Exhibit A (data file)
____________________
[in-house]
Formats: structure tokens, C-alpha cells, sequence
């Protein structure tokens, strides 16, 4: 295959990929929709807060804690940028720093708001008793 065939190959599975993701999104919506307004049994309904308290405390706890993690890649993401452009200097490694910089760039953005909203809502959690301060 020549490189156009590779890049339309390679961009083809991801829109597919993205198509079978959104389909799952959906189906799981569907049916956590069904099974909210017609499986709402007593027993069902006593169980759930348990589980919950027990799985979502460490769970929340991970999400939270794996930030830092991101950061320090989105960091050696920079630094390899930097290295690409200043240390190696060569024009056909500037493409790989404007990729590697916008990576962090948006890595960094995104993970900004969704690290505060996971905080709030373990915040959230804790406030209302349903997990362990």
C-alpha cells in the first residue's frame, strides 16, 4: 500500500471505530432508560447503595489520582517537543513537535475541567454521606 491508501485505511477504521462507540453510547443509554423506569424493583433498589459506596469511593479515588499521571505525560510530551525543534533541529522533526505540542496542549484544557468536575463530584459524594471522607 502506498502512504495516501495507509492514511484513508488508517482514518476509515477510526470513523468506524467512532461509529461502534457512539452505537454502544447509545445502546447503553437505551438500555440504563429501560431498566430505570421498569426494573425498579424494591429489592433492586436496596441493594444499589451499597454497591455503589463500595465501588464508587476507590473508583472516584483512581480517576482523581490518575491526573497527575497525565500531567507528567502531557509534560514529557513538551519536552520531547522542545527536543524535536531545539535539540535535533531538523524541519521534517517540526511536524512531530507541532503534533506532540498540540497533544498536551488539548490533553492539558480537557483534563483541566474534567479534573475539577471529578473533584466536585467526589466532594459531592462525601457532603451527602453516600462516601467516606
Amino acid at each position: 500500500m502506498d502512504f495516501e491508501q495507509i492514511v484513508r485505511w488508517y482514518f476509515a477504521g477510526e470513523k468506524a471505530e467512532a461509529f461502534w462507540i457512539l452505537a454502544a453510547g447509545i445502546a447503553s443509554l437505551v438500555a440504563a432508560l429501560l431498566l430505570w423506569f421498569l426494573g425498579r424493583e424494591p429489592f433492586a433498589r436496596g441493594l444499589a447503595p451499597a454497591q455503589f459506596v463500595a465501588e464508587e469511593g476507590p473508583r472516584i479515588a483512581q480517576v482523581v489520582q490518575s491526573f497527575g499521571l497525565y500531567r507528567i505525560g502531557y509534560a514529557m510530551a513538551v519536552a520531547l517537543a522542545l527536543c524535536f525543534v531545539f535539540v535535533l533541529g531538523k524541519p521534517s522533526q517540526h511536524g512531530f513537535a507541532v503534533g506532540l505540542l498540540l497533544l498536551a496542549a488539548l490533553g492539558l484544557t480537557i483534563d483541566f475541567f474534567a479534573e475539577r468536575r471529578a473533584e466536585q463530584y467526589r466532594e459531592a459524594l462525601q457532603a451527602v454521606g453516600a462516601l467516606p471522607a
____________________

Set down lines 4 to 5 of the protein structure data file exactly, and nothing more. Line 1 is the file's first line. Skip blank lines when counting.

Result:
C-alpha cells in the first residue's frame, strides 16, 4: 500500500471505530432508560447503595489520582517537543513537535475541567454521606 491508501485505511477504521462507540453510547443509554423506569424493583433498589459506596469511593479515588499521571505525560510530551525543534533541529522533526505540542496542549484544557468536575463530584459524594471522607 502506498502512504495516501495507509492514511484513508488508517482514518476509515477510526470513523468506524467512532461509529461502534457512539452505537454502544447509545445502546447503553437505551438500555440504563429501560431498566430505570421498569426494573425498579424494591429489592433492586436496596441493594444499589451499597454497591455503589463500595465501588464508587476507590473508583472516584483512581480517576482523581490518575491526573497527575497525565500531567507528567502531557509534560514529557513538551519536552520531547522542545527536543524535536531545539535539540535535533531538523524541519521534517517540526511536524512531530507541532503534533506532540498540540497533544498536551488539548490533553492539558480537557483534563483541566474534567479534573475539577471529578473533584466536585467526589466532594459531592462525601457532603451527602453516600462516601467516606
Amino acid at each position: 500500500m502506498d502512504f495516501e491508501q495507509i492514511v484513508r485505511w488508517y482514518f476509515a477504521g477510526e470513523k468506524a471505530e467512532a461509529f461502534w462507540i457512539l452505537a454502544a453510547g447509545i445502546a447503553s443509554l437505551v438500555a440504563a432508560l429501560l431498566l430505570w423506569f421498569l426494573g425498579r424493583e424494591p429489592f433492586a433498589r436496596g441493594l444499589a447503595p451499597a454497591q455503589f459506596v463500595a465501588e464508587e469511593g476507590p473508583r472516584i479515588a483512581q480517576v482523581v489520582q490518575s491526573f497527575g499521571l497525565y500531567r507528567i505525560g502531557y509534560a514529557m510530551a513538551v519536552a520531547l517537543a522542545l527536543c524535536f525543534v531545539f535539540v535535533l533541529g531538523k524541519p521534517s522533526q517540526h511536524g512531530f513537535a507541532v503534533g506532540l505540542l498540540l497533544l498536551a496542549a488539548l490533553g492539558l484544557t480537557i483534563d483541566f475541567f474534567a479534573e475539577r468536575r471529578a473533584e466536585q463530584y467526589r466532594e459531592a459524594l462525601q457532603a451527602v454521606g453516600a462516601l467516606p471522607a